Log in Newsletter


NCHSAA wrestling tournament recap: Cape Fear High School makes history

Cape Fear High School wrestling coach Heath Wilson had legitimate hopes of bringing home four individual state champions from last weekend’s NCHSAA wrestling tournament in the Greensboro Coliseum.
But that was before the wrestling gods intervened and cut the number of Cape Fear winners Wilson was hoping for in half.
“It was an up and down emotional weekend,’’ the veteran coach said.
The up half was won by Colt veteran 120-pound wrestler Samuel Aponte, who took home his third individual state title, and 113-pound freshman Tye Johnson, who as far as anyone can recall became the first freshman wrestler in Cumberland County history to bring home an individual title.
The down part started the week before in regional competition. Mac Johnson, twin brother of eventual 113-pound state champion Tye, was unable to make weight in the 106-pound weight class. That knocked him out of that tournament and made him ineligible to qualify for state competition.
It definitely left a hole in the soul of his brother Tye.
“I was sad on the mat,’’ Tye said. “You had to deal with it face-on.’’
Tye said he got encouragement from his brother who told him this was his time now and he had to just get through it.
In the state finals Tye had a rematch with his regionals opponent, Elijah Dorsey of Greensboro Dudley.
Wilson felt Tye had dominated the regional match, but Dorsey came at Tye in the finals with a totally different style.
“He adapted and composed himself,’’ Wilson said of Tye. “That’s very hard for a freshman.’’
What made the adjustment even more impressive, Wilson said, was it took place on the huge stage of the state tournament, with action taking place on five mats at once as the Greensboro Coliseum crowd watched.
Tye had to overcome three misconduct calls on Dorsey, which didn’t rattle him and also helped him battle back from an early deficit.
“I knew it was going to be points and that’s what kept me in the match,’’ he said of the penalty points he was awarded. “I had to keep scoring because I knew they were going to call stall on me if I just stopped wrestling.’’
He said it felt really good to be the first freshman state champion in county history, and it’s already got him thinking about another first, becoming the first four-time state champion in county history.
“When I stepped off the mat I gave my mom a hug and said, ‘One down, three more to go,’" he said.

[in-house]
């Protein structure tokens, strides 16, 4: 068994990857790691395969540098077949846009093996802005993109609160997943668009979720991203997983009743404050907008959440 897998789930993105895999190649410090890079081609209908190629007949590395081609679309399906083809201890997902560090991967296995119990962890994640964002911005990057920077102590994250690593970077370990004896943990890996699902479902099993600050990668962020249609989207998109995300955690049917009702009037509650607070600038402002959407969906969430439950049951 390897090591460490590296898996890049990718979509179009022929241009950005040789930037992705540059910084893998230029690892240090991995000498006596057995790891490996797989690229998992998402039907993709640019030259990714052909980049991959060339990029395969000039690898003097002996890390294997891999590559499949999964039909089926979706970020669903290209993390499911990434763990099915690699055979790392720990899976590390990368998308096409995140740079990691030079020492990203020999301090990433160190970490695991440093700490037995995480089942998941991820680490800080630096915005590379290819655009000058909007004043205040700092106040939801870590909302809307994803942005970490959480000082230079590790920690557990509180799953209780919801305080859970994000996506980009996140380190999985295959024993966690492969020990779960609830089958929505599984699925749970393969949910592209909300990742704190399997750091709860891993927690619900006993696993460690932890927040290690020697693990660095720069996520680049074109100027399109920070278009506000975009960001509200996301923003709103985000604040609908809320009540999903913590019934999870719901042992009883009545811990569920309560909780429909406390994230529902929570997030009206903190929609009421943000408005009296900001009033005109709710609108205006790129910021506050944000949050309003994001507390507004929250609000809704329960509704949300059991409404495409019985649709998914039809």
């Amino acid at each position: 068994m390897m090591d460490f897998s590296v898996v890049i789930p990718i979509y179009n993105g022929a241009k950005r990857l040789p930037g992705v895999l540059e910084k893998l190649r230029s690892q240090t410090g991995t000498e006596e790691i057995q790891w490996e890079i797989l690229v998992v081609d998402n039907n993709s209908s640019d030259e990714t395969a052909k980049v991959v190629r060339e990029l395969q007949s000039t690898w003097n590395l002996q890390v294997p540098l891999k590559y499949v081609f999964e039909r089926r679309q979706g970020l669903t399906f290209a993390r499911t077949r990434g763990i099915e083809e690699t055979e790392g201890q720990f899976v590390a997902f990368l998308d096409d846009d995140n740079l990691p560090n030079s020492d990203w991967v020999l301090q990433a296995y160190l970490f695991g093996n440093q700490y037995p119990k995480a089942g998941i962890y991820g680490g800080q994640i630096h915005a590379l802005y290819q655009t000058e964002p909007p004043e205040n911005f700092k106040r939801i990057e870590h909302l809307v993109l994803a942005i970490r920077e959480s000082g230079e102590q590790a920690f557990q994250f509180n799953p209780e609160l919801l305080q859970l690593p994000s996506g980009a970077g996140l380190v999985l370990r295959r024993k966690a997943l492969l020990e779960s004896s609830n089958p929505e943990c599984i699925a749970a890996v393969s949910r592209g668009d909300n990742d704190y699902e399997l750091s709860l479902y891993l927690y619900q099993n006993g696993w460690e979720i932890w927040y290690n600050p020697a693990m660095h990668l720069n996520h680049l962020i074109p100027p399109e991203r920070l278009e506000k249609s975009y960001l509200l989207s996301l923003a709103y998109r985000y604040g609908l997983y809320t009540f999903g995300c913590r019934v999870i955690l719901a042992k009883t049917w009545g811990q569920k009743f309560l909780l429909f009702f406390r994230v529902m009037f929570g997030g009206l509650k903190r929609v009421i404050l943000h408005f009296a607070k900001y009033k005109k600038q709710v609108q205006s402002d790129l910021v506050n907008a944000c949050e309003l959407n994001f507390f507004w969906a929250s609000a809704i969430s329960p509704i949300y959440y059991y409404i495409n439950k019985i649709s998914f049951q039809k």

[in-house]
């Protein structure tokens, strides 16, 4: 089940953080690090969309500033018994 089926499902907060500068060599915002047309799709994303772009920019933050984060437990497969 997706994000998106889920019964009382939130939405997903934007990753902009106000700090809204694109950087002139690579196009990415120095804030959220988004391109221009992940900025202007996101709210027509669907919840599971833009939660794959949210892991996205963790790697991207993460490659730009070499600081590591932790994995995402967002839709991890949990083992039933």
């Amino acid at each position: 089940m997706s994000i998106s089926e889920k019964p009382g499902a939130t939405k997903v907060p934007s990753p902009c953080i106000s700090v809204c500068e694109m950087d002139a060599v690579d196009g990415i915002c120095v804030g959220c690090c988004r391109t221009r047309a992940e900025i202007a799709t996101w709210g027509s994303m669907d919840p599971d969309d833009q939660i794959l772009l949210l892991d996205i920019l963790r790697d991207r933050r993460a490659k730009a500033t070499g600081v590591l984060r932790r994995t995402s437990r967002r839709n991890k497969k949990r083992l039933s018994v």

He’s convinced four state titles are a possibility for him.
“Just keep wrestling hard, keep working hard,’’ he said.
Like Tye, Aponte had to overcome a challenge in his bid for a third consecutive state championship. Shortly before the tournament, he suffered an elbow injury that left him wondering if he would even be able to compete.
“I had already set my mind on wrestling,’’ he said. “I’ve got another arm, two legs, my head and I’ve got hands. I wasn’t going to let my arm keep me from doing what I came here to do.’’
He felt empowered by a surge of adrenaline as he took the final step toward a goal he had set for himself as a sophomore. “I told myself then I was going to win three state championships,’’ he said.
“You could say he had one arm tied behind his back and that’s what made this win so impressive,’’ Wilson said. “He stuck it out.’’
Another Colt wrestler who gave it his all got hit with an incredibly bad break during finals week.
The Colts’ 215-pound Landon Sargent caught an unknown bug the first night of the state tournament. The day of the finals he was battling a 102-degree fever but gave everything he had before losing a tough 3-1 decision to Xavier Wilson of Eastern Guilford in the closing seconds of their finals match.
Fortunately Sargent’s wrestling career is far from over. He has signed to wrestle at the NCAA Division I level with Campbell University.
Aponte is uncommitted but has several offers on the table and was waiting to see when he won his third title if he’ll be getting any more.
He hopes to make a choice in a couple of weeks.
For now he took time to thank Coach Wilson for all he has done for him.
“He’s been with me through everything,’’ he said. “He really helped me become a better wrestler and a better person.’’
Cape Fear High School, Wrestling coach, NCHSAA wrestling tournament, Individual state champions, Samuel Aponte, Tye Johnson, Mac Johnson, Elijah Dorsey, Greensboro Coliseum, Freshman wrestler, Regional competition, State finals, Wrestling style, Adrenaline surge, Injury recovery, NCAA Division I wrestling, Landon Sargent, Fever during competition, Campbell University